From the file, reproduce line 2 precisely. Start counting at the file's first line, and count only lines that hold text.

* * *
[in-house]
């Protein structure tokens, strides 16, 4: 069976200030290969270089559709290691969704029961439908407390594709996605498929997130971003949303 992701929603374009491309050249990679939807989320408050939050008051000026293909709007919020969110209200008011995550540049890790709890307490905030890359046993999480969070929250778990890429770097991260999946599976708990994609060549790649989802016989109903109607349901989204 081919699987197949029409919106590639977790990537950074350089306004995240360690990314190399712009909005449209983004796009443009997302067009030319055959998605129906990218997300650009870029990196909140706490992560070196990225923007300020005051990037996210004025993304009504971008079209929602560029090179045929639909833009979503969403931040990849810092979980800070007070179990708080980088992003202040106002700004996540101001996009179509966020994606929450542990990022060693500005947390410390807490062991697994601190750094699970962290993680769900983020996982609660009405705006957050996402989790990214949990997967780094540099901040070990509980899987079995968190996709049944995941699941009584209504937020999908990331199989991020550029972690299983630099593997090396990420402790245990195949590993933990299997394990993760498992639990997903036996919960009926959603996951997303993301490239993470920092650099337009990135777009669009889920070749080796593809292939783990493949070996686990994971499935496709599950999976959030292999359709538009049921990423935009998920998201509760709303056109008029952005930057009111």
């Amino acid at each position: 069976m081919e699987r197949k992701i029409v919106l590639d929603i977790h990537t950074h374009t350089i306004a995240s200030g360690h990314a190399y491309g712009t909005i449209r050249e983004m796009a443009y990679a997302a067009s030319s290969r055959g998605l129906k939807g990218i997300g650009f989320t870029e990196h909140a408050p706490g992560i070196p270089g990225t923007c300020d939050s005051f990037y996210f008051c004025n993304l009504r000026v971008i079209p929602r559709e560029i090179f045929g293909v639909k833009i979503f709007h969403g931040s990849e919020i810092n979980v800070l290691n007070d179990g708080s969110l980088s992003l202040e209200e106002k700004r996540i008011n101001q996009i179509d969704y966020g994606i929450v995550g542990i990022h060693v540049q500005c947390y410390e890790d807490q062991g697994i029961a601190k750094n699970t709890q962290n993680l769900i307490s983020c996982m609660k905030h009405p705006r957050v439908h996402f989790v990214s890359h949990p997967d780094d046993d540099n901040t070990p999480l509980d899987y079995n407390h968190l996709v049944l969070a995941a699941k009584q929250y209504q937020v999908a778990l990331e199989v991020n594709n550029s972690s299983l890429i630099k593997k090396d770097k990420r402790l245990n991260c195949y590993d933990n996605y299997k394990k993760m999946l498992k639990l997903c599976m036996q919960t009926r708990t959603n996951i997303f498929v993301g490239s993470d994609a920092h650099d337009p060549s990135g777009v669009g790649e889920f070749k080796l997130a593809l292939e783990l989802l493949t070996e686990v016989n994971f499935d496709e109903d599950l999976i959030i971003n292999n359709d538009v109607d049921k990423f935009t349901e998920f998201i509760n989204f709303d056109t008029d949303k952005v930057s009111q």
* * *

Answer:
């Protein structure tokens, strides 16, 4: 069976200030290969270089559709290691969704029961439908407390594709996605498929997130971003949303 992701929603374009491309050249990679939807989320408050939050008051000026293909709007919020969110209200008011995550540049890790709890307490905030890359046993999480969070929250778990890429770097991260999946599976708990994609060549790649989802016989109903109607349901989204 081919699987197949029409919106590639977790990537950074350089306004995240360690990314190399712009909005449209983004796009443009997302067009030319055959998605129906990218997300650009870029990196909140706490992560070196990225923007300020005051990037996210004025993304009504971008079209929602560029090179045929639909833009979503969403931040990849810092979980800070007070179990708080980088992003202040106002700004996540101001996009179509966020994606929450542990990022060693500005947390410390807490062991697994601190750094699970962290993680769900983020996982609660009405705006957050996402989790990214949990997967780094540099901040070990509980899987079995968190996709049944995941699941009584209504937020999908990331199989991020550029972690299983630099593997090396990420402790245990195949590993933990299997394990993760498992639990997903036996919960009926959603996951997303993301490239993470920092650099337009990135777009669009889920070749080796593809292939783990493949070996686990994971499935496709599950999976959030292999359709538009049921990423935009998920998201509760709303056109008029952005930057009111």